Global Positioning System (GPS) receivers work by receiving signals from GPS satellites; each signal has the time it was broadcast and the orbital information of the satellite. A specialized chip on the receiver or a specialized program in a smartphone, convert this information into a set of coordinates. These coordinates get used in a lot of ways, some of which are a little surprising.
Item Tracking Systems
GPS receivers with integrated antennas can be made the size of a stick of chewing gum. Integrated with a small cell-phone transmitter, it can send out an update with GPS coordinates. Depending on how this update is programmed, it can notify a business owner about the location of delivery vehicles, be used to track a stolen item, like a vehicle or laptop, and even track a missing pet or child.
911 Services for Cell Phones
Since 2002, the U.S. Federal Communications Commission has mandated GPS capabilities in all cell phones and cell-phone towers. For land lines, every phone number is tied to a physical location; for cell phones prior to GPS, positional information for 911 calls was determined by cell-tower triangulation. GPS coordinates are much more accurate, allowing positional fixes down to 10 yards and making it much easier for emergency responders to get to people after a disaster or car accident.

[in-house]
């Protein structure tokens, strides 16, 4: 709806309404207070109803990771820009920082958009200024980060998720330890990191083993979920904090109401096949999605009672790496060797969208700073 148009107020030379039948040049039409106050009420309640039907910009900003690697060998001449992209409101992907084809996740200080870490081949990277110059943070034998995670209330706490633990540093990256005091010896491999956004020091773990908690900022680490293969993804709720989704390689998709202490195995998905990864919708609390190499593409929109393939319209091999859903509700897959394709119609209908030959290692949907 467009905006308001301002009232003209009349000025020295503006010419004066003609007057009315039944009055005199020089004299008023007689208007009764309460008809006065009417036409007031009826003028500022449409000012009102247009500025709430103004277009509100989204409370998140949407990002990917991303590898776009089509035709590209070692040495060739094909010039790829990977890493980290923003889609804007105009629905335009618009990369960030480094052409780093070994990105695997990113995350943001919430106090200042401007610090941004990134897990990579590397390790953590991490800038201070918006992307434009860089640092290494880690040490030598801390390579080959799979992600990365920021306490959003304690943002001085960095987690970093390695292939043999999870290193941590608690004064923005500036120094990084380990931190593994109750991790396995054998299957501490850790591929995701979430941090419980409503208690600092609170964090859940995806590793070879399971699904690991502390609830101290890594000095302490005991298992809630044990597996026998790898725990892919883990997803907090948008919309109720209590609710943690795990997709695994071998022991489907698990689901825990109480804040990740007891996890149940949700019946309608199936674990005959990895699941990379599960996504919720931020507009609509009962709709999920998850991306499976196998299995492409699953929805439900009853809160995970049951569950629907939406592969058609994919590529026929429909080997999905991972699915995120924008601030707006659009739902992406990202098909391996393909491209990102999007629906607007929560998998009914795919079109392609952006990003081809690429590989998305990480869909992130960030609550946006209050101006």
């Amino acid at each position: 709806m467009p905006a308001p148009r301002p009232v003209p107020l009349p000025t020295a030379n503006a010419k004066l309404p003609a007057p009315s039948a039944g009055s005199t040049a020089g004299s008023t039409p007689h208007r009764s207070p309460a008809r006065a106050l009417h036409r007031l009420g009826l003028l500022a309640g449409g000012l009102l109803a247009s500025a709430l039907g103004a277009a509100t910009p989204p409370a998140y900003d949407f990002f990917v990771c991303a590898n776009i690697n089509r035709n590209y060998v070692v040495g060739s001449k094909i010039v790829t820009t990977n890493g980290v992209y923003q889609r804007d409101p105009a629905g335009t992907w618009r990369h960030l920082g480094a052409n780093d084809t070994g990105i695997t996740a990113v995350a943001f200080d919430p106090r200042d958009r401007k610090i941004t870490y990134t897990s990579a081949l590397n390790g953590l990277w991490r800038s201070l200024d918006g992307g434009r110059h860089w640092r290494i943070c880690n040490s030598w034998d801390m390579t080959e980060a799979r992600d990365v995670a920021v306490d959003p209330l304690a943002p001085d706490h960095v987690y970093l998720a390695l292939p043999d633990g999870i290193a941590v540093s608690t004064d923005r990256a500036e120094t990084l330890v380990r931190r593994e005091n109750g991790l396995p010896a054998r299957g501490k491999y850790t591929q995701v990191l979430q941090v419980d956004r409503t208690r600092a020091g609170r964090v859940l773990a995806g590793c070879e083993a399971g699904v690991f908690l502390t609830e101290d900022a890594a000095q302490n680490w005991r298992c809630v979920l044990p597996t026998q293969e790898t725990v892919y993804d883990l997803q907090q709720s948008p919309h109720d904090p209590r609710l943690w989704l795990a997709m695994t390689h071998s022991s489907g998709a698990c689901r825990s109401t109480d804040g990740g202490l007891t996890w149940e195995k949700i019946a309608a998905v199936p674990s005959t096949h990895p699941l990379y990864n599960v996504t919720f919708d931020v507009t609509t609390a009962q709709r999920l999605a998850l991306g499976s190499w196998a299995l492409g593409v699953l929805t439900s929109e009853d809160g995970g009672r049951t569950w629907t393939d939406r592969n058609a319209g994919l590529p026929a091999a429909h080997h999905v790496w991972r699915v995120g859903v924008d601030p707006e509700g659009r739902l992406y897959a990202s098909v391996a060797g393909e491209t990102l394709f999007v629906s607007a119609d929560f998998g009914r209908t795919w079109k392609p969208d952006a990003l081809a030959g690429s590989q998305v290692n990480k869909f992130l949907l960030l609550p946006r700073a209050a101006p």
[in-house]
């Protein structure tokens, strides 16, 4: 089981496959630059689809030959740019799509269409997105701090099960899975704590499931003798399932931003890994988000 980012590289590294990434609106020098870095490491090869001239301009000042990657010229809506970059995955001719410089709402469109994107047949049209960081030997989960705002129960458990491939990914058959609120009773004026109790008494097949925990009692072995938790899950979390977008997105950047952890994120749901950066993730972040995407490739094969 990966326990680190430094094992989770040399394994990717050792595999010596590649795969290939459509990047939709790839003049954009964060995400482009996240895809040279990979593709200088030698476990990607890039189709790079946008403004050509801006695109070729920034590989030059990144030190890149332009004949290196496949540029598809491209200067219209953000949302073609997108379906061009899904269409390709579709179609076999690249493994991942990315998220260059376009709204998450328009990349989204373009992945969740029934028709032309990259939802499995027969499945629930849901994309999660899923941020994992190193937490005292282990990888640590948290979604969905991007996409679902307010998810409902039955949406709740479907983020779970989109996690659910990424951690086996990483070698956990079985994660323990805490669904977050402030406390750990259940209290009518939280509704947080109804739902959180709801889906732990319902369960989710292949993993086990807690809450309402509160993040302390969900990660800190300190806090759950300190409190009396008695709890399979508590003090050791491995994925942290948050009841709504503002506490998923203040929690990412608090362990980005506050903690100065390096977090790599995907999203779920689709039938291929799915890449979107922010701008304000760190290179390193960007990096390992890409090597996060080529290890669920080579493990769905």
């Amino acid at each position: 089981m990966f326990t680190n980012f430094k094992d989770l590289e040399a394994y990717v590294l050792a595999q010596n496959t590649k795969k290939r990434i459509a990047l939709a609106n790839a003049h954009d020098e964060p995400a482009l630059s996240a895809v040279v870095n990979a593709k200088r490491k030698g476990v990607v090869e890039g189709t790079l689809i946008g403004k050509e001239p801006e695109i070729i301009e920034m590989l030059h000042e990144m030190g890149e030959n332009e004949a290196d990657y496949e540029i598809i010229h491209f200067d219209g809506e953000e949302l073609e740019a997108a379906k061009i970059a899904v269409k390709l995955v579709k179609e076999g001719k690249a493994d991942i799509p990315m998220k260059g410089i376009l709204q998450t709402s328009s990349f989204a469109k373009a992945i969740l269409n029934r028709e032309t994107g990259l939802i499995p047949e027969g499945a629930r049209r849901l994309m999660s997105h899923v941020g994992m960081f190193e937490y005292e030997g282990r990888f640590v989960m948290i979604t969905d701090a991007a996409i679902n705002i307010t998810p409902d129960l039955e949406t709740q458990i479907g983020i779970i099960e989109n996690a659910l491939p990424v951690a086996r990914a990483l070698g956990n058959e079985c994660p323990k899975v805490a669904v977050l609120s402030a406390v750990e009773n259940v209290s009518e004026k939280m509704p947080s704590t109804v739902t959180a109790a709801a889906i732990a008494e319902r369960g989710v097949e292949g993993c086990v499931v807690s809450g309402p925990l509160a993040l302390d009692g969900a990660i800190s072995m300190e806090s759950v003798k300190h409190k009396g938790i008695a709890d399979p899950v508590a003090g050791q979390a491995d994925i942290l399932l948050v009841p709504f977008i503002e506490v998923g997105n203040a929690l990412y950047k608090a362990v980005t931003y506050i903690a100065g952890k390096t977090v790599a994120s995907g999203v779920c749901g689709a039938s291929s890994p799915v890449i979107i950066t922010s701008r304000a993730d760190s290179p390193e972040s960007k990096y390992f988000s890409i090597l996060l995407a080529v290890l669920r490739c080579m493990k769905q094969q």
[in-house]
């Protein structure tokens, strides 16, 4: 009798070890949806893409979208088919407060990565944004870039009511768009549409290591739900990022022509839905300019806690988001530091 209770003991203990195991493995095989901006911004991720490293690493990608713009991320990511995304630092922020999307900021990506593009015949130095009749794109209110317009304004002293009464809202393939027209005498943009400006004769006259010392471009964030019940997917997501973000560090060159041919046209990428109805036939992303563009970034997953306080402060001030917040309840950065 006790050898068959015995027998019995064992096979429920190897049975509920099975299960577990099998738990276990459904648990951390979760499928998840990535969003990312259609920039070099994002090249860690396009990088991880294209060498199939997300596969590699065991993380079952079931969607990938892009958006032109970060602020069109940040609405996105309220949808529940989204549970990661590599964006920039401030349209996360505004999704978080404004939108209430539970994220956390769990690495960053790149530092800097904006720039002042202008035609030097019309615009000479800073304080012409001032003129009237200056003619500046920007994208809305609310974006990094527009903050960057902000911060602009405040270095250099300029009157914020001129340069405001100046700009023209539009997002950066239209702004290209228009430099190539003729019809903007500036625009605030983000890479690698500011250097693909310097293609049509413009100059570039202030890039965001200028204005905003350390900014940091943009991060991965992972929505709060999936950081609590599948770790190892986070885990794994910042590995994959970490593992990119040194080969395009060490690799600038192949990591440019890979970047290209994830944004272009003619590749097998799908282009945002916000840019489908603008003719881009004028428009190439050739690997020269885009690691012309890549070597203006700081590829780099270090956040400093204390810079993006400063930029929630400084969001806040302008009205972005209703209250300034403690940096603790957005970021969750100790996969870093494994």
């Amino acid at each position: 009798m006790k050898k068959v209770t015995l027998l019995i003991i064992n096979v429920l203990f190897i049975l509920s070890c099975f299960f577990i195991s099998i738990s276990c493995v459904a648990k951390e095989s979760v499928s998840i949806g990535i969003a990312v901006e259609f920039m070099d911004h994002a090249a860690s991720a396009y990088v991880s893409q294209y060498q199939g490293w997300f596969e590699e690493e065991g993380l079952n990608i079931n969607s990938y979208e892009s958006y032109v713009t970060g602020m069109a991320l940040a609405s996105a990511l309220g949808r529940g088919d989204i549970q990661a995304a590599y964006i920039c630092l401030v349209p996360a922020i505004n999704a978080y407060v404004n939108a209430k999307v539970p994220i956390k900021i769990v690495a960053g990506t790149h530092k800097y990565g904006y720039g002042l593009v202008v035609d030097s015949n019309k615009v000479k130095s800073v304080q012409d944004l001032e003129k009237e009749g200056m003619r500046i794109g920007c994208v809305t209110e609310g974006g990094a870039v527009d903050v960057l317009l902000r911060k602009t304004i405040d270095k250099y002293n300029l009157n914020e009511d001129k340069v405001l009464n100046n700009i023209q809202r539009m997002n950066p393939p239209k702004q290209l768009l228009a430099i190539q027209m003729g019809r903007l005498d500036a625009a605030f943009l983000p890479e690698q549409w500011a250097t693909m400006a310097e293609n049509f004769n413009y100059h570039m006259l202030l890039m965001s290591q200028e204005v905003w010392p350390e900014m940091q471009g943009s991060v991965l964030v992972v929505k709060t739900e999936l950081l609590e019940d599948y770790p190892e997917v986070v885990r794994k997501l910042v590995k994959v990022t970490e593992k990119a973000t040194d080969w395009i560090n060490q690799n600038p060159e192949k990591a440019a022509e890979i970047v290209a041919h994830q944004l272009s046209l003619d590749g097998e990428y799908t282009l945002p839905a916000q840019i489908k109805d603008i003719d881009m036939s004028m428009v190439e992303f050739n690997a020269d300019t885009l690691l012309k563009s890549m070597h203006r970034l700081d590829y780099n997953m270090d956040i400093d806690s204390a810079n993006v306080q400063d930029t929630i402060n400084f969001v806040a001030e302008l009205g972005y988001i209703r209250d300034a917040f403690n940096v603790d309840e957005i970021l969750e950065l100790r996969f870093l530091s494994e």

Aviation and Maritime Transport
GPS coordinate systems are a critical component of autopilot systems, and for ocean-going transport. In both of these environments, GPS tracking is used to set a course between two points without worrying about intervening landmarks. They greatly reduce navigation errors, overall safety (by keeping the ship or plane on its prerecorded and expected route) and even fuel economy, by allowing routes to work with tailwinds for planes and favorable currents for ships.
The most common use of GPS tracking is turn-by-turn navigation for cars and pedestrians in cities. This technology is used by taxi drivers, truck drivers and private individuals. The typical turn-by-turn navigation device is a tablet display mounted on a dashboard. Increasingly, this functionality is shifting towards smartphones as another application.
Hiking and Geocaching
Handheld GPS devices have been used as hiking aids -- including marking a point as a base camp to return to -- since the late 1990s. A related sport is called geocaching, where a website posts the GPS coordinates of a cache of objects, and players use their GPS devices to find the caches, usually to replace an item in the cache with something the hiker brought.
The U.S. Geological Survey uses GPS data to give real-time tracking of tectonic activity, using additional sensors on site and long observation periods to track things like continental drift, the sliding of tectonic plates, and earthquakes and upheavals that may foretell a volcanic eruption.
- Thinkstock/Comstock/Getty Images